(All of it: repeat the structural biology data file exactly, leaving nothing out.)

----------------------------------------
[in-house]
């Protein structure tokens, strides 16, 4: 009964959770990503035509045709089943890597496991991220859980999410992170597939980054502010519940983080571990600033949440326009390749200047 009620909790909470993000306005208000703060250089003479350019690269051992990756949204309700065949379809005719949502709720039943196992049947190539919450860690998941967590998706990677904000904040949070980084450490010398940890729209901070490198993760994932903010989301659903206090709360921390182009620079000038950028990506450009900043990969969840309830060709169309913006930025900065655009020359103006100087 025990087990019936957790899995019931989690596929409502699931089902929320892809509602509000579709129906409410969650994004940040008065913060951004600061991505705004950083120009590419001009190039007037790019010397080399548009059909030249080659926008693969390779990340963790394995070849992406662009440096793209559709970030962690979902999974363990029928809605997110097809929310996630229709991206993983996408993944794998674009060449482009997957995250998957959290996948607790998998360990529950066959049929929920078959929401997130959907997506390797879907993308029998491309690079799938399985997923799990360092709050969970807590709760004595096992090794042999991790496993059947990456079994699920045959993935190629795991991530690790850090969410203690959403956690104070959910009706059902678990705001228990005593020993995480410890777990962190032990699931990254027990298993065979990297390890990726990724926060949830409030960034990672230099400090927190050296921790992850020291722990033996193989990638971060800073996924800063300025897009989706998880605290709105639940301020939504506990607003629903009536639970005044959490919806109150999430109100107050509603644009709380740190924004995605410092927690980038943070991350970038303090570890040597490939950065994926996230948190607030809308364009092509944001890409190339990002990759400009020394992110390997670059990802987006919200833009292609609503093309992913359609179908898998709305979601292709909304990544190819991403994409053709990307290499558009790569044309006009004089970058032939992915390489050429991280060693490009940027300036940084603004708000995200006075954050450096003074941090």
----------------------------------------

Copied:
[in-house]
């Protein structure tokens, strides 16, 4: 009964959770990503035509045709089943890597496991991220859980999410992170597939980054502010519940983080571990600033949440326009390749200047 009620909790909470993000306005208000703060250089003479350019690269051992990756949204309700065949379809005719949502709720039943196992049947190539919450860690998941967590998706990677904000904040949070980084450490010398940890729209901070490198993760994932903010989301659903206090709360921390182009620079000038950028990506450009900043990969969840309830060709169309913006930025900065655009020359103006100087 025990087990019936957790899995019931989690596929409502699931089902929320892809509602509000579709129906409410969650994004940040008065913060951004600061991505705004950083120009590419001009190039007037790019010397080399548009059909030249080659926008693969390779990340963790394995070849992406662009440096793209559709970030962690979902999974363990029928809605997110097809929310996630229709991206993983996408993944794998674009060449482009997957995250998957959290996948607790998998360990529950066959049929929920078959929401997130959907997506390797879907993308029998491309690079799938399985997923799990360092709050969970807590709760004595096992090794042999991790496993059947990456079994699920045959993935190629795991991530690790850090969410203690959403956690104070959910009706059902678990705001228990005593020993995480410890777990962190032990699931990254027990298993065979990297390890990726990724926060949830409030960034990672230099400090927190050296921790992850020291722990033996193989990638971060800073996924800063300025897009989706998880605290709105639940301020939504506990607003629903009536639970005044959490919806109150999430109100107050509603644009709380740190924004995605410092927690980038943070991350970038303090570890040597490939950065994926996230948190607030809308364009092509944001890409190339990002990759400009020394992110390997670059990802987006919200833009292609609503093309992913359609179908898998709305979601292709909304990544190819991403994409053709990307290499558009790569044309006009004089970058032939992915390489050429991280060693490009940027300036940084603004708000995200006075954050450096003074941090």